Recent Study Reports Reveals that HGH May Aid Performance

Researches conducted recently reveal moderate evidence about the effect of HGH on athletes and other users sports performance.

  • Share on TwitterShare on FacebookShare on Google+Share on LinkedInEmail a friend

Copenhagen, Denmark (PRWEB) June 30, 2010

Recent researches have found scientific evidence that proves that human growth hormone can aid to improve a sportsman’s physical performance.

However, few researchers from Denmark revealed that the level of enhancement of performance due to the use of the human growth hormone, among athletes, was fairly small, and was only limited to sprinting. It failed to show considerable results pertaining to increase in fitness or strength. Athletes, who were to be expected to benefit from the use of human growth hormone, are mainly those participating in race events like swimming or running, which necessitate a sudden energy burst, and where even a minute difference in seconds between competitors can ascertain the champion.

The use of human growth hormone along with other various substances has been barred from Olympics as well as from other various sports events in spite of fact that researches still don’t have enough proof that growth hormone is capable of boosting performance at a considerable level. All the earlier studies related to human growth hormone effects on mankind have been trivial and short-lived.

The new study carried out the hgh tests on nearly 100 amateur athletes for a continuous period of two months.

The pituitary gland helps to release human growth hormone in the human body, which supports the development of bone as well as other tissue. It can also be artificially produced, but its application is confined to particular health conditions in kids and grown-ups, such as growth hormone deficiency, suffering from AIDS and short physical stature.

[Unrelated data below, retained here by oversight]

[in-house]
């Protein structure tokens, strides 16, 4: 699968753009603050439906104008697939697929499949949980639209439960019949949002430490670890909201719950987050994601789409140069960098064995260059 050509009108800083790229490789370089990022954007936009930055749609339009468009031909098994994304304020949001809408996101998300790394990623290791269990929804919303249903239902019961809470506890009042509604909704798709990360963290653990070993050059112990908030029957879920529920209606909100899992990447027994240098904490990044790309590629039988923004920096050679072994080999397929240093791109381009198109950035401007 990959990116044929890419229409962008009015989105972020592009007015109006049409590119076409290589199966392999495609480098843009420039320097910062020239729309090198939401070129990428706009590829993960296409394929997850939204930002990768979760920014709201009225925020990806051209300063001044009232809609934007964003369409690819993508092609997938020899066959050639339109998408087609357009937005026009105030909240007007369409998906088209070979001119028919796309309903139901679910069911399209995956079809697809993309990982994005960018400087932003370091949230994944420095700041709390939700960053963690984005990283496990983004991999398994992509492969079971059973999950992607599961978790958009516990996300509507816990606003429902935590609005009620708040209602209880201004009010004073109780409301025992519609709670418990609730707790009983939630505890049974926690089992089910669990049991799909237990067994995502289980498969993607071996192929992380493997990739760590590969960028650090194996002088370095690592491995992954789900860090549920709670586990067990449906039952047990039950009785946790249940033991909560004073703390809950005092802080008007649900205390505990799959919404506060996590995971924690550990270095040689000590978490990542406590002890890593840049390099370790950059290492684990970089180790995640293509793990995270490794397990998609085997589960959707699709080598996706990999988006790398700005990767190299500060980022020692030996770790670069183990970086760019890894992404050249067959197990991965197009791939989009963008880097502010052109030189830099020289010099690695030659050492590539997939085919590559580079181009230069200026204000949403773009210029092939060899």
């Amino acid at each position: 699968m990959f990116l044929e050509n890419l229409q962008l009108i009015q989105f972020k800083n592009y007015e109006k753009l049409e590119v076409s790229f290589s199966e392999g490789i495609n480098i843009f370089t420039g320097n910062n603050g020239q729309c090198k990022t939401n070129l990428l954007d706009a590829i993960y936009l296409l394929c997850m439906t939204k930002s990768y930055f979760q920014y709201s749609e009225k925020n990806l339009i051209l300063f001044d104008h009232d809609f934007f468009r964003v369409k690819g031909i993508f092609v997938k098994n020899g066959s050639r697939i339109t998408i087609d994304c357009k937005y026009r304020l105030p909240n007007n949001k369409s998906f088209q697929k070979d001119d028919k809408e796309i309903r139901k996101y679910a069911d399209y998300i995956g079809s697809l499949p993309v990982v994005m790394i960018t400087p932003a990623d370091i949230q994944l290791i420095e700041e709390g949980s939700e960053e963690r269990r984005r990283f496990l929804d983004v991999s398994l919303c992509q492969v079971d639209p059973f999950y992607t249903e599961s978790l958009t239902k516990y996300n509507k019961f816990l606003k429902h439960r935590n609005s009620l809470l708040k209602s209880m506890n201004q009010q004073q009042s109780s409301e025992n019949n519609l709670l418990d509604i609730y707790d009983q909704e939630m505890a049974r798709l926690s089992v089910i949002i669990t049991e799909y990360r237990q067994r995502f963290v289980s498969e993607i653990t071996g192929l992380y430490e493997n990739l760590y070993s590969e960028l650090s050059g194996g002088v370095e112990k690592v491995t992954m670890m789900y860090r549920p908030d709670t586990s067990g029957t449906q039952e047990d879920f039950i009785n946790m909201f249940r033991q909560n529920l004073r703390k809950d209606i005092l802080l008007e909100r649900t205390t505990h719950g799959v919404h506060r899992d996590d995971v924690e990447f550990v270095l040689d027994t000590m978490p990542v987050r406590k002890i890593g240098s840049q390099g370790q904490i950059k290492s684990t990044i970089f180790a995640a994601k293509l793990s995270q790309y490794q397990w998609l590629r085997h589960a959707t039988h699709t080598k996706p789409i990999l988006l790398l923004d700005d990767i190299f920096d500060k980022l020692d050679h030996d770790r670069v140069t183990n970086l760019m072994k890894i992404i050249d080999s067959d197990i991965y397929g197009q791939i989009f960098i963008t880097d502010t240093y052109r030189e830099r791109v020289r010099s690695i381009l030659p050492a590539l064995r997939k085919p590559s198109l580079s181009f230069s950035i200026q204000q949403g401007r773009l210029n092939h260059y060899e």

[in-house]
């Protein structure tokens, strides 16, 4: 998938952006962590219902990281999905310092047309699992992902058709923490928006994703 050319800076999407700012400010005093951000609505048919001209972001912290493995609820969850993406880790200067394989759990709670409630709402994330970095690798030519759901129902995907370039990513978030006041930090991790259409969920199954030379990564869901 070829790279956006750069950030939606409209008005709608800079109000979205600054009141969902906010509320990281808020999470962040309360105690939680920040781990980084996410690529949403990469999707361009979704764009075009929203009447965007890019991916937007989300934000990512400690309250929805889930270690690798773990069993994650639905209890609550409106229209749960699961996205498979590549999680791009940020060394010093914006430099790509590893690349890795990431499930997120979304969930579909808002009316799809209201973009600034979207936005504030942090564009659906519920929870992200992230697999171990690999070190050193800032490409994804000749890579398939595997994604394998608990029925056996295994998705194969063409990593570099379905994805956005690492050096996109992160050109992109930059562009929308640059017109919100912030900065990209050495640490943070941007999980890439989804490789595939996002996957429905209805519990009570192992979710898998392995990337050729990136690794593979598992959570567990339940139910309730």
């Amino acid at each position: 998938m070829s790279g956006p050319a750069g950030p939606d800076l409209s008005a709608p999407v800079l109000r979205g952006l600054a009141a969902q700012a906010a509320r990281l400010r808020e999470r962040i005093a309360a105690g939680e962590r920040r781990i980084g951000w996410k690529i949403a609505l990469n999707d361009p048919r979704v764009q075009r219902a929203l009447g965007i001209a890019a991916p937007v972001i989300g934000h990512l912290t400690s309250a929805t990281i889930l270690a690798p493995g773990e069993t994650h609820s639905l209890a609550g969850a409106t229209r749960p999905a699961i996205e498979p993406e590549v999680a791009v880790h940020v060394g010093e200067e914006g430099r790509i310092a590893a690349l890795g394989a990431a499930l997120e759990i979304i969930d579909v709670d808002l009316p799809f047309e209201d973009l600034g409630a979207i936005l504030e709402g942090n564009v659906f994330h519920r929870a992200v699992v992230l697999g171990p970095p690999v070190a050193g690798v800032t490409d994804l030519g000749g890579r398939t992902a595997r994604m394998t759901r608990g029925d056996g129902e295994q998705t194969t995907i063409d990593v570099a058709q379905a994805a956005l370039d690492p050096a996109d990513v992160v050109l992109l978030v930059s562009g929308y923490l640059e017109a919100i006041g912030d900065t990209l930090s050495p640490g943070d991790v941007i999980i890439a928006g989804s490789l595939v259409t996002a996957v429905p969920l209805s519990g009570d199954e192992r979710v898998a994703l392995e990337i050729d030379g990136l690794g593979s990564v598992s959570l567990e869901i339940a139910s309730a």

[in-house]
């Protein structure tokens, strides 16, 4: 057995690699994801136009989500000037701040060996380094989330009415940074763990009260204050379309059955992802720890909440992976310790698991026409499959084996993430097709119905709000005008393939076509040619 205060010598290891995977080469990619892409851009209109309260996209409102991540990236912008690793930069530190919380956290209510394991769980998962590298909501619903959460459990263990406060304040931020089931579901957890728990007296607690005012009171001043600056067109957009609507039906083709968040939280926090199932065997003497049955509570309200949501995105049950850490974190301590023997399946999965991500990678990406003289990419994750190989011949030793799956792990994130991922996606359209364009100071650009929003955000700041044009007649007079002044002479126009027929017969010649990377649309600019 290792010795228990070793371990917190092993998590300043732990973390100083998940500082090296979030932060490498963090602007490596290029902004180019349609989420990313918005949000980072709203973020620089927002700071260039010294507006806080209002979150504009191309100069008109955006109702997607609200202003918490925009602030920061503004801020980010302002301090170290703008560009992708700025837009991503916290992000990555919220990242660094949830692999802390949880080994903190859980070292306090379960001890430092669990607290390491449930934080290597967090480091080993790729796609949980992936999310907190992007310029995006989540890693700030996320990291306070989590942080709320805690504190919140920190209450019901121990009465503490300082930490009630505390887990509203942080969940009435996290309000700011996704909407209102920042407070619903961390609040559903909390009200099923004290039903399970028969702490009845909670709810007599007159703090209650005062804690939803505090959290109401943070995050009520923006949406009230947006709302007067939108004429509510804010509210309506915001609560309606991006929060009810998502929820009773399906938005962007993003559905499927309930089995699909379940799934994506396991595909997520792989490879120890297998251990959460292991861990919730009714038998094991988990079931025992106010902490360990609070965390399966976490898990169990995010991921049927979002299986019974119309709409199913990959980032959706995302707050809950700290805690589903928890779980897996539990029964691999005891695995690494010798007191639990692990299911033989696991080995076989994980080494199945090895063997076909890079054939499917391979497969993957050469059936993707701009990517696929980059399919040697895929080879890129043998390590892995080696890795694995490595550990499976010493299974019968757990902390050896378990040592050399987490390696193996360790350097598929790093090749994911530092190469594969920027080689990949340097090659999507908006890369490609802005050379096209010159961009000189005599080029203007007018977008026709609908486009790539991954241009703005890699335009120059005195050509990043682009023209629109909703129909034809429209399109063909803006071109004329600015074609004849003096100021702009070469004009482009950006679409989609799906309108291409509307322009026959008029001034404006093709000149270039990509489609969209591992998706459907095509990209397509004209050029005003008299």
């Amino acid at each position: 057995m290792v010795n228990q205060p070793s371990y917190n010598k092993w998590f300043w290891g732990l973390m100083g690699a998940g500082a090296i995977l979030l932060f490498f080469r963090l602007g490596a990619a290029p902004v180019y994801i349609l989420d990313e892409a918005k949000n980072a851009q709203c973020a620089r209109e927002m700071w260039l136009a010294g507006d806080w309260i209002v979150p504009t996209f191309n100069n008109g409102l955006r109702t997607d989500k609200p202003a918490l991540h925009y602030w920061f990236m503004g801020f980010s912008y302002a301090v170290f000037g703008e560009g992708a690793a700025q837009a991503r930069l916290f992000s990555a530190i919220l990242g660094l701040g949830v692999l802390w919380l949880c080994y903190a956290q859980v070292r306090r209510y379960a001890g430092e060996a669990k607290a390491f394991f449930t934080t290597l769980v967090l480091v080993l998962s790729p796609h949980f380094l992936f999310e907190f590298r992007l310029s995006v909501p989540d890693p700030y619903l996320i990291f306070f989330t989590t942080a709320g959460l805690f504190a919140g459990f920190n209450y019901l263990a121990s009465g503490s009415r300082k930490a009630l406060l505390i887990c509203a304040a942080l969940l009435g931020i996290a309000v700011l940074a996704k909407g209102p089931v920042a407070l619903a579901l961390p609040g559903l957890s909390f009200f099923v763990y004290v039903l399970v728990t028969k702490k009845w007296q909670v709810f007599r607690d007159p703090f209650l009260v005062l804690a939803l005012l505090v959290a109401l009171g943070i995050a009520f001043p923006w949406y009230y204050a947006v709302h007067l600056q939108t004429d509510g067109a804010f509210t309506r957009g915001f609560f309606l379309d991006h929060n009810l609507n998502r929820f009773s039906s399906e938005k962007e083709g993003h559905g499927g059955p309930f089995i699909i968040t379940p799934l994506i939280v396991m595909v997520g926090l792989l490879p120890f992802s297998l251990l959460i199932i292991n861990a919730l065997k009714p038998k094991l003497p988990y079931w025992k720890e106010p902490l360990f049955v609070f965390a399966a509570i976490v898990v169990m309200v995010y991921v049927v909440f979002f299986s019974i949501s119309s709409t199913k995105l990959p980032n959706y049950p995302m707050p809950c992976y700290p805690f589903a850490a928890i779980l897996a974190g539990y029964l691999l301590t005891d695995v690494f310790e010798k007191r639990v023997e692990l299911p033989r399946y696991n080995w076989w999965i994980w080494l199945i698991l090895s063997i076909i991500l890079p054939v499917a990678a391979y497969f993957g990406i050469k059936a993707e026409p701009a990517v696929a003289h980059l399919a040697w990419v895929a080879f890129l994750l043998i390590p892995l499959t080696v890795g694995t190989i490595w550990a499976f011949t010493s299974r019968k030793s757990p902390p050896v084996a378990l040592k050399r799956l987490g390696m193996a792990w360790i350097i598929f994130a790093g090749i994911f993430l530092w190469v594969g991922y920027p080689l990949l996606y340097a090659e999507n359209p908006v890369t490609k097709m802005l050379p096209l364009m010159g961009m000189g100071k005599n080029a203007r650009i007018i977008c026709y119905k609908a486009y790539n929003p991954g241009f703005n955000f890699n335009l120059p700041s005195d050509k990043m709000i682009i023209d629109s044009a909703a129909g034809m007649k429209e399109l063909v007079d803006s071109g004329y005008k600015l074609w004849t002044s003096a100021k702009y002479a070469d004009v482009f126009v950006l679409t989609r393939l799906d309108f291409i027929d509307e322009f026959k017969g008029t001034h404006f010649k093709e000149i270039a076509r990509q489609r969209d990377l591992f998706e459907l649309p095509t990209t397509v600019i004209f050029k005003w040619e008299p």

Over the years athletes have used growth hormone extensively thinking that it would assist them in building muscle and to increase performance. Moreover, since the presence of growth hormone in human body is difficult to detect through urine tests, in 2004 blood test was used to confirm its presence.

The newest study was conducted on 103 amateur athletes, who were of 18 to 40 years of age. For two consecutive months, they were given injections of either saline water or human growth hormone. A few of them were also injected with testosterone shots.

All the athletes then performed weight lifting, jumping exercises and rode bicycles to analysis the level of their performance. According to the researches, the use of growth hormone failed to increase potency, force or stamina among the athletes. The only development that was unearthed was in support of bicycle sprinting, where a 4% increase in sprinting speed was noticed.


Contact

  • Hugo G Harris
    HGH Info
    (040) 569-8021
    Email